by Alex Pavlovic

Implementing BBS checklists in high-risk workplaces

For every 2 million unsafe acts in the workplace, there are 240,000 near misses and, ultimately, one fatality.

A behaviour-based safety (BBS) management system helps you understand unsafe acts, then implement measures to prevent them recurring. 

In this article, we explain:

  • Why high-risk businesses need BBS checklists 
  • Introduce you to ISO 45001 and software tools to implement a BBS checklist 
  • Link to 10+ free BBS checklist resources from our ISO 45001 toolkit

ISO 45001 toolkit

Why high-risk businesses need a BBS checklist

Monitoring and assessing the behaviour of your employees in line with best safety practice not only decreases the likelihood of a costly incident or accident in the workplace, it's a big step towards compliance with the latest ISO standard, 45001

 Quality auditing software

 

What is a BBS checklist?

In short, a BBS checklist allows you to assess each area of your business to ensure employees are acting in a manner which will not endanger the health and safety of themselves and others.

The make-up of a company's checklist will be specific to that company. But it usually contains elements like:

  • Personal protection equipment: is it available, fit for purpose, and being properly used?
  • Body use and position: are employees physically acting in a safe way?
  • Awareness: are staff aware of pinch points and fire safety procedures?
  • Tools and equipment: are they properly optimised, safe and appropriate?

 

Almost half of business incidents stem from human error and incompetence.

A BBS checklist pinpoints those errors

 

Industrial safety pioneer Herbert Heinrich expressed the significance of safe workplace behaviour with his famous 1931 pyramid:

 

 

Heinrich identified that for every 2 million unsafe acts in the workplace, there are 240,000 near misses and, ultimately, one fatality.

The BBS checklist operates on the principle of decreasing the magnitude of the lowest tier - and by extension decreasing the likelihood of the more serious risk events above.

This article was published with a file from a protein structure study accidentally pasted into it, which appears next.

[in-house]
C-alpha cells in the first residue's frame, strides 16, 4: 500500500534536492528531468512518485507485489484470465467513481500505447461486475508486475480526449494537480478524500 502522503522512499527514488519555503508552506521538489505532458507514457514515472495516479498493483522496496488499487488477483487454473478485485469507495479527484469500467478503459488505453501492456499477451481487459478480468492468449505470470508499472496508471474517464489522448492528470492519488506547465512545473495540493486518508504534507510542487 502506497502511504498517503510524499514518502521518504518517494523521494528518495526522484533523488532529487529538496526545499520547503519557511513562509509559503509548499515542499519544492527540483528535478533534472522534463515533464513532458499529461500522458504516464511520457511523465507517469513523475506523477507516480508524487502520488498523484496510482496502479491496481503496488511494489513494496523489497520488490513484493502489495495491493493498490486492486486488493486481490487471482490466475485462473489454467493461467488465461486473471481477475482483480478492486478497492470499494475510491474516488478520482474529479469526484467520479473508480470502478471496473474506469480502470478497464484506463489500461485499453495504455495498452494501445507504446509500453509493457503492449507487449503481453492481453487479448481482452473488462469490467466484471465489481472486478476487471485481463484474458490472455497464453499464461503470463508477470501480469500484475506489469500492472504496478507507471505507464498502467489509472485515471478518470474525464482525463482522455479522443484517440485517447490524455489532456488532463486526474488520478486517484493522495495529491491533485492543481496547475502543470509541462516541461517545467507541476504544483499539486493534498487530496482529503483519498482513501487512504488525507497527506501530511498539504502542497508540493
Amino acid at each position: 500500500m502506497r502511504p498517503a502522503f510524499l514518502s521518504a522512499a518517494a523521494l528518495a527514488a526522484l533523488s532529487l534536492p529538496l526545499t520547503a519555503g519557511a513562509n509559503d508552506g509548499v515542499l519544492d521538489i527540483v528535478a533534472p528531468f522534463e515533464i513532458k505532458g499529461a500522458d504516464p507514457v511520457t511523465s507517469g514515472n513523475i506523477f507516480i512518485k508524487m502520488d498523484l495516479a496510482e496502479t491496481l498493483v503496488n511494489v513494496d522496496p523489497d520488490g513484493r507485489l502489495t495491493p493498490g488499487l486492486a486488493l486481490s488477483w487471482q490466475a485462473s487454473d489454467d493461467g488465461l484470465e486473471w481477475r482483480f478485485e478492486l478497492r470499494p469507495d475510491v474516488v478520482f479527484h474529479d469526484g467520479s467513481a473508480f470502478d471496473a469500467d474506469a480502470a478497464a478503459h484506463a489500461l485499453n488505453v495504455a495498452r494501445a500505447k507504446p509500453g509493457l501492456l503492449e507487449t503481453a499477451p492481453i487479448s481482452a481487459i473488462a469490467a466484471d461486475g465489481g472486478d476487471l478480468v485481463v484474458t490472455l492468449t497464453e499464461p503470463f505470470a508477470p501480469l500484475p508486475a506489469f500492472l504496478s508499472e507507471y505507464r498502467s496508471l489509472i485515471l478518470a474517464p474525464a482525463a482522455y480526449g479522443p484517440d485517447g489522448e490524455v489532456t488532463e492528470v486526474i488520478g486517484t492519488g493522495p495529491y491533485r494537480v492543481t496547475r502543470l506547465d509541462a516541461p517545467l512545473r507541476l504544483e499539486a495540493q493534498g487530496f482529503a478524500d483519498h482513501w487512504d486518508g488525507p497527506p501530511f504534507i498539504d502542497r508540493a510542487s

What you need to do  

It's not just a case of putting a checklist together and pinning it up on a factory wall. As with any quality control initiative, some crucial ingredients are needed to drive positive results.

These are:

  • Engagement and habitual use
  • Strong data
  • Feedback

In short, your entire workforce should be educated about the benefits of a BBS checklist. Everyone wants to work in a safer, more efficient and effective workplace, and the BBS checklist is the first step to achieving that.

Staff should be encouraged to use the checklist habitually, offer feedback for fine-tuning or additions, use the checklist on each other, and collect all relevant findings to add to a risk register, to facilitate corrective actions and to drive continuous improvement. 

Depending on the structure of your business, you may want to employ multiple checklists, one by department, function or area.

The make-up and quantity of your checklist(s) is entirely up to you; mapping your BBS assessments clearly onto your business should be the primary focus.

Context_of_organisationInvolve everyone with the BBS checklist for maximum effectiveness

 

Many BBS assessments are conducted on paper and clipboard - but many businesses are turning with increasing frequency to electronic systems for easier, rapid collection of environmental and health and safety data.

Qualsys's mobile auditing application and risk management module are one example, used by a range of businesses for electronic BBS checklist completion and risk recording. 

auditing software 4Identify non-conformances and BBS observations on an iPad with

Qualsys's mobile auditing application - then upload

straight into the main system for corrective action once you're back online

 

However you want to complete your BBS checklist, recording the findings clearly and acting on them promptly is key.

The benefits

Obviously, the main benefit of a robust and collaborative BBS approach is a safer workplace: fewer unsafe acts, fewer near misses and minor injuries, and fewer major or deadly incidents.

But don't forget the knock-on effects of boosting BBS with a checklist, such as:

  • A happier and more confident workforce
  • Less 'lost time' from injuries
  • Increased production and efficiency as fewer incidents occur
  • Fewer observations and non-conformances when the auditor comes knocking
  • Collective ownership and responsibility for workplace safety
  • A collaborative quality-oriented culture with shared ideas and best practices
  • A boosted risk management strategy which considers employee behaviours
                      Risk management software impact assessments

 

Add your BBS findings to a risk register in the

risk management module to augment your risk strategy

 

 

What to do next

Whether you're aiming for ISO 45001, looking to reduce your COPQ or just want a more efficient, happier workforce, the BBS checklist is the starting point for an effective environmental, health and safety management system

Access our ISO 45001 toolkit for more resources. ISO 45001 toolkit